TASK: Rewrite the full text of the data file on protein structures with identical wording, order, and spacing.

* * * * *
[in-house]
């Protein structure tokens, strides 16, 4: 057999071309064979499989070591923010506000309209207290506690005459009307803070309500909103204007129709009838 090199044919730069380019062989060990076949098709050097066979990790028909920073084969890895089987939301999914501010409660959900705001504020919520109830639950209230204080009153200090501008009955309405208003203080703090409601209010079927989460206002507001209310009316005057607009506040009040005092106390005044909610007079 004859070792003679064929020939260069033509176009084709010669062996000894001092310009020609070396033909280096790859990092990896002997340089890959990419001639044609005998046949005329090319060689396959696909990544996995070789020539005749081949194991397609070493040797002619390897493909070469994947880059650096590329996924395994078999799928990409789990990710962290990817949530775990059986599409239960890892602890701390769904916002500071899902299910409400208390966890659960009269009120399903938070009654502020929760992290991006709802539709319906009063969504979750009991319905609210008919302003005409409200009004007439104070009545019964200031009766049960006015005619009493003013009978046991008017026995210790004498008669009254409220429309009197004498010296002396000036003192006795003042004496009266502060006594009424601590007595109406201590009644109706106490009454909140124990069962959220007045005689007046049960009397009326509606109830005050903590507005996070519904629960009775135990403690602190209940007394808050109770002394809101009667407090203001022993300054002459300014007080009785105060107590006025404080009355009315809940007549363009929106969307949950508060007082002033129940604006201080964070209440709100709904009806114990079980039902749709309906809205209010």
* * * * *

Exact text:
[in-house]
């Protein structure tokens, strides 16, 4: 057999071309064979499989070591923010506000309209207290506690005459009307803070309500909103204007129709009838 090199044919730069380019062989060990076949098709050097066979990790028909920073084969890895089987939301999914501010409660959900705001504020919520109830639950209230204080009153200090501008009955309405208003203080703090409601209010079927989460206002507001209310009316005057607009506040009040005092106390005044909610007079 004859070792003679064929020939260069033509176009084709010669062996000894001092310009020609070396033909280096790859990092990896002997340089890959990419001639044609005998046949005329090319060689396959696909990544996995070789020539005749081949194991397609070493040797002619390897493909070469994947880059650096590329996924395994078999799928990409789990990710962290990817949530775990059986599409239960890892602890701390769904916002500071899902299910409400208390966890659960009269009120399903938070009654502020929760992290991006709802539709319906009063969504979750009991319905609210008919302003005409409200009004007439104070009545019964200031009766049960006015005619009493003013009978046991008017026995210790004498008669009254409220429309009197004498010296002396000036003192006795003042004496009266502060006594009424601590007595109406201590009644109706106490009454909140124990069962959220007045005689007046049960009397009326509606109830005050903590507005996070519904629960009775135990403690602190209940007394808050109770002394809101009667407090203001022993300054002459300014007080009785105060107590006025404080009355009315809940007549363009929106969307949950508060007082002033129940604006201080964070209440709100709904009806114990079980039902749709309906809205209010």